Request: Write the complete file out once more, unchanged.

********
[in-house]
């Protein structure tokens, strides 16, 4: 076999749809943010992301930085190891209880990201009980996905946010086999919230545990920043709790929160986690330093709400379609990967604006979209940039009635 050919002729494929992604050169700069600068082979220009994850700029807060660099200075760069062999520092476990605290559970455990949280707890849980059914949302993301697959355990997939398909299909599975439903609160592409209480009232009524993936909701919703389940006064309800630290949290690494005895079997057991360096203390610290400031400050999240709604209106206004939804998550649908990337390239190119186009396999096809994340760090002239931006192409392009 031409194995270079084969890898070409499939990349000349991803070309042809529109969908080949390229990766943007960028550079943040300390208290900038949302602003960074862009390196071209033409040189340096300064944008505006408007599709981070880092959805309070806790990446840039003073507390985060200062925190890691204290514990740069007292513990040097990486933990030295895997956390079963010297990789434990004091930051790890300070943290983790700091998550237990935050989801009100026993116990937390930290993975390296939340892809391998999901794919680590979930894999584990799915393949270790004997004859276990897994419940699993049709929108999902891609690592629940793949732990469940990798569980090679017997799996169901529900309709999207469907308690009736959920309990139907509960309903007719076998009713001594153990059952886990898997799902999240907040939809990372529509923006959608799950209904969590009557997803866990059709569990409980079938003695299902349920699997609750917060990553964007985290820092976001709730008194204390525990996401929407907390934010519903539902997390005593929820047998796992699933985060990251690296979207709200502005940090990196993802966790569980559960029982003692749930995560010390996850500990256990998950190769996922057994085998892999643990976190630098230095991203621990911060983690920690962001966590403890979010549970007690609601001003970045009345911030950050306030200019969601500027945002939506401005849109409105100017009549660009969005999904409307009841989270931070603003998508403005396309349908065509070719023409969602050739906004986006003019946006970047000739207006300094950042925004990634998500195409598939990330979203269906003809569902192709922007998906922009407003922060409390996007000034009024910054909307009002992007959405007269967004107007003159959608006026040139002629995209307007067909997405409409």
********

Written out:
[in-house]
């Protein structure tokens, strides 16, 4: 076999749809943010992301930085190891209880990201009980996905946010086999919230545990920043709790929160986690330093709400379609990967604006979209940039009635 050919002729494929992604050169700069600068082979220009994850700029807060660099200075760069062999520092476990605290559970455990949280707890849980059914949302993301697959355990997939398909299909599975439903609160592409209480009232009524993936909701919703389940006064309800630290949290690494005895079997057991360096203390610290400031400050999240709604209106206004939804998550649908990337390239190119186009396999096809994340760090002239931006192409392009 031409194995270079084969890898070409499939990349000349991803070309042809529109969908080949390229990766943007960028550079943040300390208290900038949302602003960074862009390196071209033409040189340096300064944008505006408007599709981070880092959805309070806790990446840039003073507390985060200062925190890691204290514990740069007292513990040097990486933990030295895997956390079963010297990789434990004091930051790890300070943290983790700091998550237990935050989801009100026993116990937390930290993975390296939340892809391998999901794919680590979930894999584990799915393949270790004997004859276990897994419940699993049709929108999902891609690592629940793949732990469940990798569980090679017997799996169901529900309709999207469907308690009736959920309990139907509960309903007719076998009713001594153990059952886990898997799902999240907040939809990372529509923006959608799950209904969590009557997803866990059709569990409980079938003695299902349920699997609750917060990553964007985290820092976001709730008194204390525990996401929407907390934010519903539902997390005593929820047998796992699933985060990251690296979207709200502005940090990196993802966790569980559960029982003692749930995560010390996850500990256990998950190769996922057994085998892999643990976190630098230095991203621990911060983690920690962001966590403890979010549970007690609601001003970045009345911030950050306030200019969601500027945002939506401005849109409105100017009549660009969005999904409307009841989270931070603003998508403005396309349908065509070719023409969602050739906004986006003019946006970047000739207006300094950042925004990634998500195409598939990330979203269906003809569902192709922007998906922009407003922060409390996007000034009024910054909307009002992007959405007269967004107007003159959608006026040139002629995209307007067909997405409409």